“Prayer” at the Art Institute of Chicago
Prayers and songs based on Baha’i texts were among those from dozens of faith traditions incorporated into a work of art by James Webb on exhibition at the Art Institute of Chicago through the end of 2018.
Seven Baha’is were recorded reading and singing in the Auditorium of the Baha’i House of Worship in September for the project. These 17 selections became part of “Prayer,” an ongoing artwork that Webb has remade around the world since its first presentation in his home city of Cape Town, South Africa, in 2000. The Chicago version is the 10th and largest to date, as well as the first in North America.
The work consists of unsynchronized layered vocal recordings of human voices in prayer from individuals who belong to dozens of faiths and spiritual groups in Chicagoland, according to information from the Art Institute. The prayers and chants included in the Baha’i selections were in a variety of languages, including Persian and Arabic.
Listeners are invited to remove their shoes and walk the length of the carpet, composing their own arrangement of voices as they go, or to kneel or otherwise lower themselves next to a speaker to listen more closely to particular prayers. The spare though colorful installation has the austerity of a work of minimal art and the enveloping richness of a choral concert.
Larry McGhee, a Baha’i who attended the opening of the exhibition, was one of several hundred people who listened to the artist’s presentation and then viewed the gallery.
“I believe that they’re trying to share the different ways prayers can be conveyed so people can have an appreciation for how other people practice,” McGhee says. He goes on to articulate one of the Baha’i views of prayer, that it need not be confined to a particular place. “It is a worthwhile venture,” says McGhee, “because wherever the mention of God is being made and His praise glorified is a blessed spot.”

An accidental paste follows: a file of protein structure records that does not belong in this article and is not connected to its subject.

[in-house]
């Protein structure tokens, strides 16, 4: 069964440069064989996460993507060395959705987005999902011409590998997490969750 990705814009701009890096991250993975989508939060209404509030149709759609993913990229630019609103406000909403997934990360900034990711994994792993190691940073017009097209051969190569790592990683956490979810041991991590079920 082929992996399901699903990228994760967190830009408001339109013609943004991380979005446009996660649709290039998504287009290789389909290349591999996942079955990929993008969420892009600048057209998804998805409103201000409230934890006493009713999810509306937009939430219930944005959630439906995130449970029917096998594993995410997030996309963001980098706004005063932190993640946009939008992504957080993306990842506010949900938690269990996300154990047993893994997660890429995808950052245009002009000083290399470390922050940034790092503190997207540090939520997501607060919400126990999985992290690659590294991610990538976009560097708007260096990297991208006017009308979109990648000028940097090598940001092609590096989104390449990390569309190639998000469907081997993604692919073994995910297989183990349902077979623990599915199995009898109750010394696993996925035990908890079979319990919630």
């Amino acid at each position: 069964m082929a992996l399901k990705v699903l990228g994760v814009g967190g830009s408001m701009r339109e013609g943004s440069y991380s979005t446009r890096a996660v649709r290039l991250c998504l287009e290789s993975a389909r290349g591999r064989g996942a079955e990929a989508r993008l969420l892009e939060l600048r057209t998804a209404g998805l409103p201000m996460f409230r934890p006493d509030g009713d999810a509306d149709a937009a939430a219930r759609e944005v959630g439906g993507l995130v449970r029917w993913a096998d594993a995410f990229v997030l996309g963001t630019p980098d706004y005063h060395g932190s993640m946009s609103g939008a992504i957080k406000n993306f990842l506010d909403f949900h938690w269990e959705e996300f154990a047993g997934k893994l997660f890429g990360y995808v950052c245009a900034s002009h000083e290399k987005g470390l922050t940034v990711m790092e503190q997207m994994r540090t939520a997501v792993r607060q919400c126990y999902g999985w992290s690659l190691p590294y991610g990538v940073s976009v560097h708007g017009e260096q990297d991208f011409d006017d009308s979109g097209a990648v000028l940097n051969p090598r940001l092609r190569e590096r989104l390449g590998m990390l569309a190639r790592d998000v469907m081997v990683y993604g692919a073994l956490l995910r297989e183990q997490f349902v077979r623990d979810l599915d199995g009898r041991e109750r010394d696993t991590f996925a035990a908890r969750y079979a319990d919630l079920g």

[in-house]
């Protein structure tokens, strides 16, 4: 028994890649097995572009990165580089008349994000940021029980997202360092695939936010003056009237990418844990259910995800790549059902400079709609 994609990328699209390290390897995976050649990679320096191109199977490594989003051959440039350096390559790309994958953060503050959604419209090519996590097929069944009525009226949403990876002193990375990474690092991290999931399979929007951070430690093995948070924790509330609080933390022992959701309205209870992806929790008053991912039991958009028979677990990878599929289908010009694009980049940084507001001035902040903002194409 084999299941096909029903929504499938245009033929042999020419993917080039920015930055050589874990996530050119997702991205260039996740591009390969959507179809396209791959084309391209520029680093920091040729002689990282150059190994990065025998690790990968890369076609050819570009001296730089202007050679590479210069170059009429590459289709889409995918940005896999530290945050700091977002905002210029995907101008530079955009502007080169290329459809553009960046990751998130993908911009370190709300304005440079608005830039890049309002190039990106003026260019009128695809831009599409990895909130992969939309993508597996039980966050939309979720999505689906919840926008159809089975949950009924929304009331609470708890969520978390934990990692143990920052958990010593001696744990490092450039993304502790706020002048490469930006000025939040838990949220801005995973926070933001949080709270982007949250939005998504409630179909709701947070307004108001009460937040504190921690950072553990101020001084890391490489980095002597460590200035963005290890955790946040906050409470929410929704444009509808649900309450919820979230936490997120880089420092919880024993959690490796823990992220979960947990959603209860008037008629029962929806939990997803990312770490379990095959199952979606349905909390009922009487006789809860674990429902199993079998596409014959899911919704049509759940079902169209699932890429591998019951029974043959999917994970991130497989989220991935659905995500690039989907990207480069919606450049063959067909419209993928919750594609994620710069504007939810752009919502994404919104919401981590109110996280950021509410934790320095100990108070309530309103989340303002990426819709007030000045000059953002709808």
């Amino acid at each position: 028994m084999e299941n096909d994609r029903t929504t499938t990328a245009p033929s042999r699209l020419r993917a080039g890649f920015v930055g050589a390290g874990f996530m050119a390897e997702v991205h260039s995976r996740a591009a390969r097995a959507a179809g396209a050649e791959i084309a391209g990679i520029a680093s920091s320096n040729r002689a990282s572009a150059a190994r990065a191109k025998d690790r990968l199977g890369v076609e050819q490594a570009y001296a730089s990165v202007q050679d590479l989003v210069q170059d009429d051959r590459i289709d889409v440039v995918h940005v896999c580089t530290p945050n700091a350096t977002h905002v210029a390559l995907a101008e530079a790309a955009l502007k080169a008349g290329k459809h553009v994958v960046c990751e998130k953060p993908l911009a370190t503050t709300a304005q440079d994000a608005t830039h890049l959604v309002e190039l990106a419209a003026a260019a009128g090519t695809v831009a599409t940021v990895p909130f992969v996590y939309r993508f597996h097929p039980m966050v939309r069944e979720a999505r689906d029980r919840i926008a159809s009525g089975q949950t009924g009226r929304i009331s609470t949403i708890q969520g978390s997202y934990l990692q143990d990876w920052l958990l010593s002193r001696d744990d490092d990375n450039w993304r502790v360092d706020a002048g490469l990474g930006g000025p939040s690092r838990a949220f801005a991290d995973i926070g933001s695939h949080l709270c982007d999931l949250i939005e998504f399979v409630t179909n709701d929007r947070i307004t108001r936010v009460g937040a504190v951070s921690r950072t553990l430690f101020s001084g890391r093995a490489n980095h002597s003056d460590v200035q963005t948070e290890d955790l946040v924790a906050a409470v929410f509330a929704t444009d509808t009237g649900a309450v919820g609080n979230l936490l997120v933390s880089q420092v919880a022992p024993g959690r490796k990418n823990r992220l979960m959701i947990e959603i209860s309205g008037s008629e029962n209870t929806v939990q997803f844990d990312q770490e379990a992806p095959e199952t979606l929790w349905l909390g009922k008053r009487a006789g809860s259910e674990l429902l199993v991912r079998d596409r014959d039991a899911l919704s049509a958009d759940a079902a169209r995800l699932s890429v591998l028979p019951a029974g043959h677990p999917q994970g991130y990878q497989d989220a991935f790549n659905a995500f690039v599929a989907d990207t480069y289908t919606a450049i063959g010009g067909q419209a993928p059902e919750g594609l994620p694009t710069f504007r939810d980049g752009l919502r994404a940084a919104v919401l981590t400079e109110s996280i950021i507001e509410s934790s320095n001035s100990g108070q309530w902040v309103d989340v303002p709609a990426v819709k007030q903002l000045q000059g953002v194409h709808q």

All of the Baha’i selections were of prayers revealed by one of the Central Figures of the Baha’i Faith — the Bab, Baha’u’llah and ‘Abdu’l-Baha. Such prayers are considered by Baha’is to be the Word of God and spiritually powerful.
The artist, an experimental musician and visual artist with a degree in comparative religion, initiated “Prayer” in Cape Town five years after his country ended its practice of apartheid. The word apartheid means segregation; Webb has created a work that strives to bring people together. His goal in some ways echoes the mission of the Baha’i House of Worship as a place that brings together people of different faith backgrounds in common worship.
“Prayers articulate a basic wish for communion and often serve to solidify a community of faith in a place of worship,” the artist writes. By deliberately gathering prayers from a variety of neighborhoods and spiritual practices and naming each of the participants and congregations, Webb aims to join together inhabitants of his host city.
The process for creating “Prayer” is collaborative and rooted in the place where it is installed. All participation by faith members is voluntary, and each community receives a copy of the recording for their own use. Listen to the recordings made at the Baha’i House of Worship: https://bit.ly/2qsv2UZ
–Installation details, links and photos courtesy of the Art Institute of Chicago